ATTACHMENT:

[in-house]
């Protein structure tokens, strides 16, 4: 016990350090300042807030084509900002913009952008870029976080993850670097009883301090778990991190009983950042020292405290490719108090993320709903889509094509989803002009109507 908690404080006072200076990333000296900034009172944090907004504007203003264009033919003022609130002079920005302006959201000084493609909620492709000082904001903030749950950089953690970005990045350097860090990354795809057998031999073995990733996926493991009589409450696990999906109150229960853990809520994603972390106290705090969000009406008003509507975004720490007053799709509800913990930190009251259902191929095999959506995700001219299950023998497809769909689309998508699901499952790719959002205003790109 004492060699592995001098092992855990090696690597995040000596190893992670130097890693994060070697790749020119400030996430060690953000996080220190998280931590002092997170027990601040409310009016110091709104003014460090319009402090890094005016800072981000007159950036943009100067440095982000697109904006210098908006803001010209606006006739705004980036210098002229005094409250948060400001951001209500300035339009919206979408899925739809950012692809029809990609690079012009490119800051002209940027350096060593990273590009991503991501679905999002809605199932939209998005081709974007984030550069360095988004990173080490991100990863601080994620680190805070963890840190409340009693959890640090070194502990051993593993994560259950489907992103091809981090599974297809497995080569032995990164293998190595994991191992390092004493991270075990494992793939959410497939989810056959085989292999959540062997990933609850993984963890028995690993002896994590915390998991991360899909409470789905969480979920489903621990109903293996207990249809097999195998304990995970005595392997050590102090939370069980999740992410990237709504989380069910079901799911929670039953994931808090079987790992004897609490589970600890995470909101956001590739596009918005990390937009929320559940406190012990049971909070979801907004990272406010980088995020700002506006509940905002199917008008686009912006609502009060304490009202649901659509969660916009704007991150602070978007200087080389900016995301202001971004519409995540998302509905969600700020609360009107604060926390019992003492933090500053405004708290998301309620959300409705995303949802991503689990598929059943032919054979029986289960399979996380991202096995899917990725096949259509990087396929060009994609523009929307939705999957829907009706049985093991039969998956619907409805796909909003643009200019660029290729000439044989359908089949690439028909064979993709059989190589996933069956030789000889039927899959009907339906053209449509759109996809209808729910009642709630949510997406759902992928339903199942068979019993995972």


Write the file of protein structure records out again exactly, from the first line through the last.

[in-house]
């Protein structure tokens, strides 16, 4: 016990350090300042807030084509900002913009952008870029976080993850670097009883301090778990991190009983950042020292405290490719108090993320709903889509094509989803002009109507 908690404080006072200076990333000296900034009172944090907004504007203003264009033919003022609130002079920005302006959201000084493609909620492709000082904001903030749950950089953690970005990045350097860090990354795809057998031999073995990733996926493991009589409450696990999906109150229960853990809520994603972390106290705090969000009406008003509507975004720490007053799709509800913990930190009251259902191929095999959506995700001219299950023998497809769909689309998508699901499952790719959002205003790109 004492060699592995001098092992855990090696690597995040000596190893992670130097890693994060070697790749020119400030996430060690953000996080220190998280931590002092997170027990601040409310009016110091709104003014460090319009402090890094005016800072981000007159950036943009100067440095982000697109904006210098908006803001010209606006006739705004980036210098002229005094409250948060400001951001209500300035339009919206979408899925739809950012692809029809990609690079012009490119800051002209940027350096060593990273590009991503991501679905999002809605199932939209998005081709974007984030550069360095988004990173080490991100990863601080994620680190805070963890840190409340009693959890640090070194502990051993593993994560259950489907992103091809981090599974297809497995080569032995990164293998190595994991191992390092004493991270075990494992793939959410497939989810056959085989292999959540062997990933609850993984963890028995690993002896994590915390998991991360899909409470789905969480979920489903621990109903293996207990249809097999195998304990995970005595392997050590102090939370069980999740992410990237709504989380069910079901799911929670039953994931808090079987790992004897609490589970600890995470909101956001590739596009918005990390937009929320559940406190012990049971909070979801907004990272406010980088995020700002506006509940905002199917008008686009912006609502009060304490009202649901659509969660916009704007991150602070978007200087080389900016995301202001971004519409995540998302509905969600700020609360009107604060926390019992003492933090500053405004708290998301309620959300409705995303949802991503689990598929059943032919054979029986289960399979996380991202096995899917990725096949259509990087396929060009994609523009929307939705999957829907009706049985093991039969998956619907409805796909909003643009200019660029290729000439044989359908089949690439028909064979993709059989190589996933069956030789000889039927899959009907339906053209449509759109996809209808729910009642709630949510997406759902992928339903199942068979019993995972």